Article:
Food & Drinks

The 10 Best Canned Wines Right Now | PUNCH

Even at a time when we chase wine trends like children in pursuit of the next bright, shiny toy, the rise of canned wine happened fast. Just a few years ago, many in the industry still considered the phenomenon a passing fad at best. But judging from the ever-growing assortment of high-quality cans colonizing store shelves, the only surprising thing about the category today is how diverse it has become.

So, how did we get here? By most accounts, that story begins in 2004, the year Francis Ford Coppola introduced the Sofia Mini, a single-serve sparkler (complete with kitschy adhesive straw) that helped initiate the mass-market model that would characterize the space for the next decade. It wasn’t until the 2010s, with the arrival of a handful of early adopters—notably, Union Wine Company’s Underwood Cellars, first launched in 2013, along with projects such as the Ryme Cellars–affiliated Nomikai and Thomas Pastuszak’s Vinny—that the notion of premium canned wine started to gain traction.

The success of those early efforts, however, couldn’t have predicted the deluge of projects that has emerged over the past few years. Coinciding with the rise of natural wine, the category has exploded into a full spectrum of styles that pull from all pages of wine’s postmodern playbook. Faced with this excess of choice, consumers are in a familiar predicament: namely, how to single out the examples worth drinking versus those that exist merely to cash in on a trend.

On a fittingly warm July morning in New York City, I was joined in this effort by Talia Baiocchi, PUNCH’s editor in chief; Eliza Christen, wine director at Lilia and Misi; Zwann Grays, wine director at Olmsted and Maison Yaki; and Miguel de Leon, wine director at Pinch Chinese. Together we tasted through more than 40 wines, from pét-nat to piquette, to come up with a list of at least five wines we’d be happy to drink any day of the week. We had a tough time keeping it to 10.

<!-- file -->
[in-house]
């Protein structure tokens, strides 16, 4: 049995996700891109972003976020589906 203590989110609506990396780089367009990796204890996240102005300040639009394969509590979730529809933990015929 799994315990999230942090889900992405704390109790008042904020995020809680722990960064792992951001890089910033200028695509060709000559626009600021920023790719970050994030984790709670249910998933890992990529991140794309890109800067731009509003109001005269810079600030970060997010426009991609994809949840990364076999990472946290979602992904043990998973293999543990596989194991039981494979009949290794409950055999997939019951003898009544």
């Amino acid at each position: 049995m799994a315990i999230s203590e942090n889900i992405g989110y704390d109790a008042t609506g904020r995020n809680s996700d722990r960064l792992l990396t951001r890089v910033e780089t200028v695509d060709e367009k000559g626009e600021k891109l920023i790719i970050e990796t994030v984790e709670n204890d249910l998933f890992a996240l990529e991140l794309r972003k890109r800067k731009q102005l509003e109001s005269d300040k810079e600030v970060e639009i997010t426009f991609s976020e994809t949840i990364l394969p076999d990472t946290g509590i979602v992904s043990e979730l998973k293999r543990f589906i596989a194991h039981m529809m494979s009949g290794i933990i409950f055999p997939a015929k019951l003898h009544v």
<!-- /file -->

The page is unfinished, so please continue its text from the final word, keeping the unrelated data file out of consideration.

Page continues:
For a group of wines presumably not built for contemplation, these selections generated a whole lot of philosophical discussion. Throughout our tasting, we kept returning to one fundamental question: Now that producers are canning wines of every imaginable grape and style, what do we want a canned wine to be?

On one level, the answer appears straightforward. Christen summed it up best: “If I’m drinking something out of a can, I want it to be fresh.” Regardless of color or style, the format clearly favors the sort of vibrant, fashionably thirst-quenching wines that take well to a chill, avoid excess alcohol or extraction, and, above all, overdeliver on in-your-face freshness.

With this basic principle established, however, other questions soon followed. For one, why can a wine? It wasn’t enough, we determined, for any individual example to be objectively good wine; it needed to justify its packaging—especially considering the minimal difference in per-volume cost between a 375ml can and a standard-size glass bottle. “A big question for me is the intention of how these wines should be consumed,” de Leon said. “Are they supposed to be crushed on the spot or offer something a bit more complex and interesting that you’d treat in the same way as a serious bottle of wine?”

Of course, there’s no one right way to thread that conceptual needle. But each wine that made our final cut succeeded not only as a high-quality wine, but specifically as a high-quality canned wine. In fact, we disqualified several perfectly respectable entries simply because they failed to convince us of their logic in that context. This particularly applied to the reds in our flight, some of which tasted awkwardly clamped down or muted. As Grays pointed out: “A mouthful of tannins is not what I want from a canned red.”

The packaging presented other potential drawbacks as well. Given the format’s susceptibility to heat damage, securing the freshest possible can is key. Unfortunately, in the absence of a vintage or canning date printed on the label, this becomes difficult to guarantee. Several wines that should have placed didn’t make the cut because they tasted “cooked” or prematurely oxidized.

In the end, we were rewarded with a list that proves how thoughtful and inclusive the genre has grown. Different from one another as they may be, it’s worth noting that every wine listed below delivered enough depth and substance to hold its own over the course of a meal, occupying some version of that sweet spot on the Venn diagram between complexity and crushability that, for us, symbolizes canned wine’s platonic ideal. So, without any further ado, here are the cans that deserve a spot in your cooler this summer.

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